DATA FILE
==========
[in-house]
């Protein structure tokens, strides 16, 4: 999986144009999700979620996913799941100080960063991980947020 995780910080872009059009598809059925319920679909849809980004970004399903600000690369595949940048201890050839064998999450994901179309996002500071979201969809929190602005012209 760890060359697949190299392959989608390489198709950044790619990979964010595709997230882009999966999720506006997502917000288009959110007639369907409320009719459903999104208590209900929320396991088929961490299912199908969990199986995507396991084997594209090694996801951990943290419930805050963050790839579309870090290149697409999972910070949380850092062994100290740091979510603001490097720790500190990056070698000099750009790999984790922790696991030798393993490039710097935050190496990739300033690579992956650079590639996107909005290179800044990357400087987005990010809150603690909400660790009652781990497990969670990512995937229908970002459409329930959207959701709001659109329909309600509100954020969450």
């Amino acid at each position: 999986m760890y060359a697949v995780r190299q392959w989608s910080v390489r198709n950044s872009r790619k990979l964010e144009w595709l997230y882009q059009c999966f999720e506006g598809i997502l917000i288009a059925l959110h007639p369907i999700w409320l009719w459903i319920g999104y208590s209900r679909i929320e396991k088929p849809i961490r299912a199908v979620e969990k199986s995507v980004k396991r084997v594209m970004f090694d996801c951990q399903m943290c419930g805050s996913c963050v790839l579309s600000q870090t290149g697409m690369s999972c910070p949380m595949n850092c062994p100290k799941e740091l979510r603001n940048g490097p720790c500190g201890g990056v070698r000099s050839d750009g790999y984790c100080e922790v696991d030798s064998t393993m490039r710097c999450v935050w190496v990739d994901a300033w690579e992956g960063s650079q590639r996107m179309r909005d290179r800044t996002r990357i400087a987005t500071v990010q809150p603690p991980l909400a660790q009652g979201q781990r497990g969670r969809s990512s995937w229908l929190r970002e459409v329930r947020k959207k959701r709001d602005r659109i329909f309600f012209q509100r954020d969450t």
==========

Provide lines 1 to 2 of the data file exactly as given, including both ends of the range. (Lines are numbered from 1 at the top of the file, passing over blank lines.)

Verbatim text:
[in-house]
């Protein structure tokens, strides 16, 4: 999986144009999700979620996913799941100080960063991980947020 995780910080872009059009598809059925319920679909849809980004970004399903600000690369595949940048201890050839064998999450994901179309996002500071979201969809929190602005012209 760890060359697949190299392959989608390489198709950044790619990979964010595709997230882009999966999720506006997502917000288009959110007639369907409320009719459903999104208590209900929320396991088929961490299912199908969990199986995507396991084997594209090694996801951990943290419930805050963050790839579309870090290149697409999972910070949380850092062994100290740091979510603001490097720790500190990056070698000099750009790999984790922790696991030798393993490039710097935050190496990739300033690579992956650079590639996107909005290179800044990357400087987005990010809150603690909400660790009652781990497990969670990512995937229908970002459409329930959207959701709001659109329909309600509100954020969450």